Guatemala’s crisis deepens amid new raids, suspended gov’t transition

President-elect Bernardo Arevalo temporarily suspends government transition after electoral tribunal facilities raided.

Agents from the Guatemalan Attorney General's Office check ballots during a raid in Guatemala City
Agents from the Attorney General's office check June 25 general elections ballots during a raid at a temporary facility of the Supreme Electoral Tribunal, in Guatemala City, September 12, 2023 [Moises Castillo/AP Photo]

A political crisis in Guatemala continues to deepen, as President-elect Bernardo Arevalo this week said he was suspending his participation in the government transition over raids on electoral tribunal facilities.

Arevalo on Tuesday called for the resignation of Guatemala’s attorney general and other officials after government agents raided facilities storing ballots.

He said he would return to the transition process only when necessary conditions were met.

“The coup plotters must resign,” Arevalo said during a news conference, naming three officials at the centre of legal efforts targeting his Movimiento Semilla party: Attorney General Consuelo Porras, special prosecutor Rafael Curruchiche, and Judge Fredy Orellana.

“They have deviated from their constitutional function of investigating and prosecuting, fully towards a clear coup d’etat in progress,” he said.

Here’s all you need to know:

What happened during the raids?

Agents from the Guatemalan Attorney General’s Office on Tuesday raided facilities of the Supreme Electoral Tribunal storing ballots from the country’s June 25 election, in which Arevalo pulled off a massive upset to advance to a run-off.

They opened boxes of votes and photographed their contents in what experts called an “unprecedented” violation of the law.

Before Arevalo’s eventual second-round win on August 20, Currichiche’s office sought to suspend his political party, provoking international consternation over attempted election interference.

Currichiche told reporters on Tuesday that the latest raids had nothing to do with any investigation into Movimiento Semilla, but rather a “citizen complaint” of alleged irregularities.

What did the Supreme Electoral Tribunal say?

Luis Gerardo Ramirez, a spokesman for the tribunal, said the body had not given permission to open the boxes and said the raid was being carried out by the Attorney General’s Office with the order of a judge.

The Attorney General’s Office had asked to review at least 160 boxes of votes from various parts of the country, Ramirez said.

Guatemalan law permits only personnel of the Supreme Electoral Tribunal and the teams that count the votes at polling places on election day to handle the secret ballots.

Gloria Lopez, the tribunal’s electoral director, called the actions “unprecedented”. “The law does not establish a process for this,” she said, adding that only the receiving authority at each polling place on the day of the election is supposed to review the marked ballots.

Lopez said votes in the opened boxes do not have a digital backup. She said by handling them, the Attorney General’s Office was breaking the Supreme Electoral Tribunal’s chain of custody.

“We would no longer be able to ensure what exactly are the votes that are inside the electoral boxes and what is the number of signatures and fingerprints on the [polling place tally sheets] that are going in the boxes,” she said.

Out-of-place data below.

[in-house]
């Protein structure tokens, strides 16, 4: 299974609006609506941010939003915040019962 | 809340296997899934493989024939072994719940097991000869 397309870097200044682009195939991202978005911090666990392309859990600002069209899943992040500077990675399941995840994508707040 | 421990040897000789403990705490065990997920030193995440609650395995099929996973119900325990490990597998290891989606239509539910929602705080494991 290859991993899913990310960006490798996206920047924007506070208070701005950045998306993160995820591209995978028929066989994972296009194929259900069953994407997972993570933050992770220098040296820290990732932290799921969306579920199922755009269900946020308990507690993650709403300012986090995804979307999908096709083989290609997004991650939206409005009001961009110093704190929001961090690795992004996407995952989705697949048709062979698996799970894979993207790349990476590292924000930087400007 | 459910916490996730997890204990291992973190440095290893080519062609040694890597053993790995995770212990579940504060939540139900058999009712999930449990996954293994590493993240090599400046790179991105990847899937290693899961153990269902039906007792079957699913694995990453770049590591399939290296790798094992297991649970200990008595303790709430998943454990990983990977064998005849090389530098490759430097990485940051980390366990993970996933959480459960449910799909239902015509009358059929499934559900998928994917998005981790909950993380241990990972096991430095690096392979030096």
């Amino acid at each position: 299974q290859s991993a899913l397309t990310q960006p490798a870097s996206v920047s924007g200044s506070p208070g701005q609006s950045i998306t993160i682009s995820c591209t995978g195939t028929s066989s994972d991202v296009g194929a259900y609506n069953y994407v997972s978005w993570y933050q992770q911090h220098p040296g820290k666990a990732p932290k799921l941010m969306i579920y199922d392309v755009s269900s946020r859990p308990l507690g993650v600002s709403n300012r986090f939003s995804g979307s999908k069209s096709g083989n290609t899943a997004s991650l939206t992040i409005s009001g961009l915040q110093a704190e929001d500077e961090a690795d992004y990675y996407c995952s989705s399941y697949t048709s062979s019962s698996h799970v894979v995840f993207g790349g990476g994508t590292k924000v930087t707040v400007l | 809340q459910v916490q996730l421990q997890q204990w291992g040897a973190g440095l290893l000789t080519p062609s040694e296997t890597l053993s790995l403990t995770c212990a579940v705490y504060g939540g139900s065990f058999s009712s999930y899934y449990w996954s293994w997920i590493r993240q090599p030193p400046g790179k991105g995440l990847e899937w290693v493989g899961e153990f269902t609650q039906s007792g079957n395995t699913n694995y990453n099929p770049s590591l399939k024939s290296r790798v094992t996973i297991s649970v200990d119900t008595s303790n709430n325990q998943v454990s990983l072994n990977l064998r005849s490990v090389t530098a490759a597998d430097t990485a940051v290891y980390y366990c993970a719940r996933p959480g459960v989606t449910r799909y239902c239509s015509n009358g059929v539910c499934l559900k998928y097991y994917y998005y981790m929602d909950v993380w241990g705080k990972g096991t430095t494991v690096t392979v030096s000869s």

What did Arevalo say?

Arevalo has called the investigation of his electoral victory by the prosecutor’s office last month part of a coup attempt and described Tuesday’s raids as “flagrant crimes of abuse of authority for electoral purposes” that violated Guatemala’s constitution.

The president-elect also said his participation in the government transition would resume once the “necessary institutional [and] political conditions are re-established”.

In a statement, outgoing President Alejandro Giammattei’s government said it respected Arevalo’s decision but did not agree with it because it was made as a result of actions beyond the executive branch, “which do not interfere with the process that had been developed to date”.

It remains unclear if and how Arevalo’s move will affect the constitutionally-mandated transfer of power on January 14.

Guatemalan President-elect Bernardo Arevalo
Arevalo has called the prosecutor’s office investigation into his victory an attempted coup [File: Pilar Olivares/Reuters]

What have other observers said?

An Organization of American States (OAS) electoral observation mission to Guatemala, which had already reported that prosecutors’ accusations against the voting process lacked any foundation, expressed “deep concern” over Tuesday’s raids.

“The opening of electoral packages by people and institutions other than those designated by law represents a frontal attack on the integrity of the vote and an affront to the popular will,” the mission said in a statement.

It added that the actions were “further proof” that the prosecutor’s office “has been intensifying a strategy of questioning the electoral process and intimidating electoral authorities, electoral personnel and the thousands of people who, with great civic commitment, carried out two days of peaceful and transparent voting”.

Brian Nichols, assistant secretary for western hemisphere affairs at the US State Department, also condemned the raids. “This unprecedented action undermines the democratic transition and the will of the Guatemalan people,” he wrote on social media.

Meanwhile, Ovidio Orellana, former president of Guatemala’s bar association, said there is no legal basis giving power to a judge or prosecutors to touch the electoral boxes or votes. “It is an arbitrary act,” he said.

Source: Al Jazeera and news agencies